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Bolivia Detains Airline's President as Crash Probe Advances

Prosecutors from Brazil, Bolivia and Colombia are expected to meet Wednesday in Santa Cruz to combine efforts in determining the causes of the crash



    AP Photo/Luis Benavides
    Rescue workers stand at the wreckage site of a chartered airplane that crashed in a mountainous area outside Medellin, Colombia, Tuesday, Nov. 29, 2016. The plane was carrying the Brazilian first division soccer club Chapecoense team that was on it's way for a Copa Sudamericana final match against Colombia's Atletico Nacional.

    The head of the charter airline whose plane crashed in the Andes last week was detained by Bolivian prosecutors for questioning Tuesday as authorities look into whether the tragedy that killed 71 people stemmed from negligence. 

    Gustavo Vargas, a retired Bolivian air force general, was picked up in Santa Cruz along with a mechanic and secretary who worked for him at LaMia airline. All are being questioned about their roles in letting a British-built short-range jet attempt a more than four-hour flight from Santa Cruz to Medellin, Colombia, for which it barely had enough fuel in violation of aviation norms. 

    Prosecutors said the interrogation was expected to last eight hours and afterward they would decide whether any of the three would be formally arrested. Earlier, authorities raided the airline's offices as well as those of the agency that oversees air traffic in Bolivia. 

    Authorities are also looking into whether LaMia, which received permission to fly only earlier this year, was favored by Vargas' son, who headed the office responsible for licensing aircraft in Bolivia's civil aviation agency. After the crash, LaMia had its license revoked and several aviation officials, including Vargas' son, were suspended.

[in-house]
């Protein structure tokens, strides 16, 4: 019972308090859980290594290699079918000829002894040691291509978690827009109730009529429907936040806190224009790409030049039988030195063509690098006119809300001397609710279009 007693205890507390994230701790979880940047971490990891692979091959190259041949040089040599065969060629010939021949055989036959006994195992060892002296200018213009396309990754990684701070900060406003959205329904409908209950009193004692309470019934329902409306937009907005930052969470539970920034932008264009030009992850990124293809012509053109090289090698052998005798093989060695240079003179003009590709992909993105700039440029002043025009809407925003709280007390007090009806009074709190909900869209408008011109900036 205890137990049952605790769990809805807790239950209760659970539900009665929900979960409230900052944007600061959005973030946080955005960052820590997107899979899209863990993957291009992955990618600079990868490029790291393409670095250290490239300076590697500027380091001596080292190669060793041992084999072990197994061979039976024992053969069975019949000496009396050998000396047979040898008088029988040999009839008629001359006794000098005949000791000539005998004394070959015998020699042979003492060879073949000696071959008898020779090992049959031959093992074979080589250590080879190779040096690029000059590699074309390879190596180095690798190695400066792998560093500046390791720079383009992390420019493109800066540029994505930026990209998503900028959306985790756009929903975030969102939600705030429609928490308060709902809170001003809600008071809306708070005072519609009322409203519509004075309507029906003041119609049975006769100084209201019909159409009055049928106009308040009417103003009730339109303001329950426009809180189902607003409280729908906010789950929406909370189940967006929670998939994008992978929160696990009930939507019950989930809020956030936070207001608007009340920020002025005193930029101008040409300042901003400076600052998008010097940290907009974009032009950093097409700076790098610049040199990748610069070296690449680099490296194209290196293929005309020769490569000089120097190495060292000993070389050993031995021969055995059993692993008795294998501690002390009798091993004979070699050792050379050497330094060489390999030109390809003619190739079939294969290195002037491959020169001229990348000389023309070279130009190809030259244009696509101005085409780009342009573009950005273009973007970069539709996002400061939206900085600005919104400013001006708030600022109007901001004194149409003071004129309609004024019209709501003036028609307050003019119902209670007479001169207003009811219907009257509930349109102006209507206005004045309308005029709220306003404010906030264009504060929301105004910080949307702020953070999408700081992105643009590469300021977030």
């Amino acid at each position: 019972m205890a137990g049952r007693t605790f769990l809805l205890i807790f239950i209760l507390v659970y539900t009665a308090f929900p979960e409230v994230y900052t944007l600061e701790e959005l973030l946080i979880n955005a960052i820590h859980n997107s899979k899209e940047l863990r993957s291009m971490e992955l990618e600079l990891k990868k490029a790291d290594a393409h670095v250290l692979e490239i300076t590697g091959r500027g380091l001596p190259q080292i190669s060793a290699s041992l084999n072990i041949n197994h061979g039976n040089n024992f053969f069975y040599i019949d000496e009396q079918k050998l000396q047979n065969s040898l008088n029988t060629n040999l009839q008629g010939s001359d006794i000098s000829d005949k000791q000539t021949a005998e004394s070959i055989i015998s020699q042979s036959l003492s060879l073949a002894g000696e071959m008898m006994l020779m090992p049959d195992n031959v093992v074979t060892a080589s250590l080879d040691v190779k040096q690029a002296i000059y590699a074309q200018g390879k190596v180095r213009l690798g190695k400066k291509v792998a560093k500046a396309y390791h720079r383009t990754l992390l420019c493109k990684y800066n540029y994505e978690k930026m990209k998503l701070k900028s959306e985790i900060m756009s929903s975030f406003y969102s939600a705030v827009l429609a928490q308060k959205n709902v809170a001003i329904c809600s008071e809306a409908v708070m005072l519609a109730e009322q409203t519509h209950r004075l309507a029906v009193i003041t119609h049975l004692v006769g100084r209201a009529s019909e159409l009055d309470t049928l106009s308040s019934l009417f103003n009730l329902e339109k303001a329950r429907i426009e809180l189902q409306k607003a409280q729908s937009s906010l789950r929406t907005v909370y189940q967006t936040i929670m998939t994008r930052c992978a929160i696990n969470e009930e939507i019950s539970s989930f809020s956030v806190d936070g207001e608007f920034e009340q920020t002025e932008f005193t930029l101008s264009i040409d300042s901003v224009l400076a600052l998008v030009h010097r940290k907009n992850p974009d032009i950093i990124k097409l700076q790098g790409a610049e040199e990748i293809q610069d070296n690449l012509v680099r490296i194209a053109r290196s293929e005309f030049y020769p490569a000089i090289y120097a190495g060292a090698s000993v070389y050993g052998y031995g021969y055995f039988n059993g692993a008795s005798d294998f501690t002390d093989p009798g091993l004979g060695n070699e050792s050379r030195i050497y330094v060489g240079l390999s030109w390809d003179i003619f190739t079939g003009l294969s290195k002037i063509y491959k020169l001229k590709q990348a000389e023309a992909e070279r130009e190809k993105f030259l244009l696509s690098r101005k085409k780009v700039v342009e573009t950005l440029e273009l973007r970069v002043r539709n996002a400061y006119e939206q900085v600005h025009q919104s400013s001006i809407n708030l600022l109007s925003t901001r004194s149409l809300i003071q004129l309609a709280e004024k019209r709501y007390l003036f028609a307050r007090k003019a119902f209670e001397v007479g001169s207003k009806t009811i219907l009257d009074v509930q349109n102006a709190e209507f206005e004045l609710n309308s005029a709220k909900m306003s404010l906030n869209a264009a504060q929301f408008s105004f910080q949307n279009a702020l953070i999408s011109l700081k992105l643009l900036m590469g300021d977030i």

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    The plane was carrying a Brazilian soccer team to the opening match in the Copa Sudamericana tournament's finals when it crashed outside Medellin on Nov. 28. 

    Prosecutors from Brazil, Bolivia and Colombia are expected to meet Wednesday in Santa Cruz to combine efforts in determining the causes of the crash. They also are studying how the airline, which despite a dodgy history amassed an impressive list of clients from among South America's top soccer clubs, was ever allowed to operate. 

    One of the six survivors of the crash said Tuesday that he had been reassured by the airline before takeoff that the plane would make a refueling stop in the Bolivian town of Cobija, as it had on previous flights north. 

    "I don't know if it was a fuel problem — the investigation will determine that," Erwin Tumiri told The Associated Press during an interview from his modest home in Cochabamba, where he is recovering from the crash. "But every time we flew we went first to Cobija and returned the same way to refuel. On this occasion they said we'd do the same." 

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    Meanwhile, an employee in Bolivia's aviation agency turned up Tuesday in Brazil seeking asylum. 

    In a document widely circulating in Bolivian media, the worker, Celia Castedo, appears to have pointed out a number of irregularities in the aircraft's flight plan, including not having enough fuel, to LaMia's dispatcher, who was killed in the crash. The authenticity of the document couldn't be immediately verified. 

    Brazilian federal police said Castedo applied for refugee status upon crossing the border by land. 

    In Bolivia, a top government official said Castedo, who was among officials suspended following the crash, was potentially evading justice and should be immediately deported. 

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    "What she has done is very serious," Government minister Carlos Romero told reporters, denying that Castedo faced any persecution in Bolivia. "It's a way of escaping the judicial system." 

    Messages sent to various social media accounts apparently belonging to Castedo were not immediately returned. Reached by the AP via Facebook, Castedo's son, Sebastian Castedo, said that the truth would "come later by authorities other than those in Bolivia." He said he did not know his mother's whereabouts.